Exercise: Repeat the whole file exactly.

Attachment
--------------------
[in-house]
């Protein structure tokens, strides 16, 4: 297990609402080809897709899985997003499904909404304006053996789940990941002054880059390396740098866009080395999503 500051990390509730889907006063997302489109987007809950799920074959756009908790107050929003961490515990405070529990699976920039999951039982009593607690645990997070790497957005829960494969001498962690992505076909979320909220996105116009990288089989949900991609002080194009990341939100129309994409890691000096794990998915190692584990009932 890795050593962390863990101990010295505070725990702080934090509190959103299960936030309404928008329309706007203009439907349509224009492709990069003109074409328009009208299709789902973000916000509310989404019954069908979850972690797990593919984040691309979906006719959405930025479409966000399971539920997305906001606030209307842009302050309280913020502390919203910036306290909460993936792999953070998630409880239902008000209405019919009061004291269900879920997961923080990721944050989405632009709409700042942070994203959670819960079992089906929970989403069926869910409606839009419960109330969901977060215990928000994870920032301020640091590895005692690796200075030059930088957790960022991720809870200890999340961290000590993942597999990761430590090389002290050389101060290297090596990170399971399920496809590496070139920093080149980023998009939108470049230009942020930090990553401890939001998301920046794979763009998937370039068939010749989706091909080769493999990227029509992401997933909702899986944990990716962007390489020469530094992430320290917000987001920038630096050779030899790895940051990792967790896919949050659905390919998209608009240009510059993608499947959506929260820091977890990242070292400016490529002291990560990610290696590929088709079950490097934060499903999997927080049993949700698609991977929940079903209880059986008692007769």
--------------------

[in-house]
């Protein structure tokens, strides 16, 4: 297990609402080809897709899985997003499904909404304006053996789940990941002054880059390396740098866009080395999503 500051990390509730889907006063997302489109987007809950799920074959756009908790107050929003961490515990405070529990699976920039999951039982009593607690645990997070790497957005829960494969001498962690992505076909979320909220996105116009990288089989949900991609002080194009990341939100129309994409890691000096794990998915190692584990009932 890795050593962390863990101990010295505070725990702080934090509190959103299960936030309404928008329309706007203009439907349509224009492709990069003109074409328009009208299709789902973000916000509310989404019954069908979850972690797990593919984040691309979906006719959405930025479409966000399971539920997305906001606030209307842009302050309280913020502390919203910036306290909460993936792999953070998630409880239902008000209405019919009061004291269900879920997961923080990721944050989405632009709409700042942070994203959670819960079992089906929970989403069926869910409606839009419960109330969901977060215990928000994870920032301020640091590895005692690796200075030059930088957790960022991720809870200890999340961290000590993942597999990761430590090389002290050389101060290297090596990170399971399920496809590496070139920093080149980023998009939108470049230009942020930090990553401890939001998301920046794979763009998937370039068939010749989706091909080769493999990227029509992401997933909702899986944990990716962007390489020469530094992430320290917000987001920038630096050779030899790895940051990792967790896919949050659905390919998209608009240009510059993608499947959506929260820091977890990242070292400016490529002291990560990610290696590929088709079950490097934060499903999997927080049993949700698609991977929940079903209880059986008692007769």